# Best Time Complexity Of Bubble Sort understanding, spark, lightning @ Pixabay

Bubble Sort is a sorting algorithm that is relatively simple to understand and implement, but can still be time-consuming to execute. In this article, we will explore the best time complexity of Bubble Sort, and compare it with other sorting algorithms.

## What is Bubble Sort?

When you do a bubble sort, you are dividing the list into two parts. The first part is sorted in reverse order and the second part is sorted using the same algorithm as the first part. This means that each element in the first part will be placed next to an element in the second part that shares the same position in the original list.

## Time Complexity of Bubble Sort

In bubble sort, each array element is compared to the next one in its sorted order. If the two elements are in the same position, then they are swapped. If they are not in the same position, then the bubble sort algorithm compares their respective positions. The time complexity of bubble sort is O(n2).

## Comparison of Bubble Sort and Kohonen Algorithm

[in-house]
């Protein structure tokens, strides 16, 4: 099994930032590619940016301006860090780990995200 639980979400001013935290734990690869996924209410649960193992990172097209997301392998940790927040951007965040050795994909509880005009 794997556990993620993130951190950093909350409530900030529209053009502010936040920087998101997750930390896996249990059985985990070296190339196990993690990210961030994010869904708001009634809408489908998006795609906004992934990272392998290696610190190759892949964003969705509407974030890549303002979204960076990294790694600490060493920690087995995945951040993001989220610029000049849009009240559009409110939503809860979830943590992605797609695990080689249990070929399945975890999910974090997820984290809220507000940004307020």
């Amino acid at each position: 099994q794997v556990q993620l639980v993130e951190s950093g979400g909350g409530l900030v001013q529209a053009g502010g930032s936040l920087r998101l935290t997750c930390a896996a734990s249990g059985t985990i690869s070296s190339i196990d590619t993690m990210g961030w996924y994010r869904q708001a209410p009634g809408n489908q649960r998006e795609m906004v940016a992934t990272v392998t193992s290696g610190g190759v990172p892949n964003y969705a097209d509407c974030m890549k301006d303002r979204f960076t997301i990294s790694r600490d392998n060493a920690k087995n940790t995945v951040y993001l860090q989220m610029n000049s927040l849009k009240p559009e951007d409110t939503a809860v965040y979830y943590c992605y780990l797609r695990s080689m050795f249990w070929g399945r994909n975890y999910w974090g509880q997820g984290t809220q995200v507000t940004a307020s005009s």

When it comes to sorting algorithms, Bubble Sort and Kohonen Algorithm are two of the most popular options. Though they both have their own strengths and weaknesses, it’s helpful to compare them side-by-side to see which is best for a given task.

Bubble Sort is quick but can suffer from wide variations in speed due to the way it works. Kohonen Algorithm, on the other hand, is relatively slow but more stable and predictable. Some factors that can affect its speed include the number of elements being sorted, the size of the data set, and the number of comparisons made.

Based on these findings, it would appear that Bubble Sort is better suited for small data sets while Kohonen Algorithm is better for larger sets with many elements. So which one should you use? That depends on the specific task at hand!

## Conclusion

The best time complexity of bubble sort is O(n log n). This means that it takes about the same amount of time to sort an array of n objects as it does to sort an array of (n+1) objects. This answer might not be what you were expecting, but don’t worry — we’ll explain why in a bit!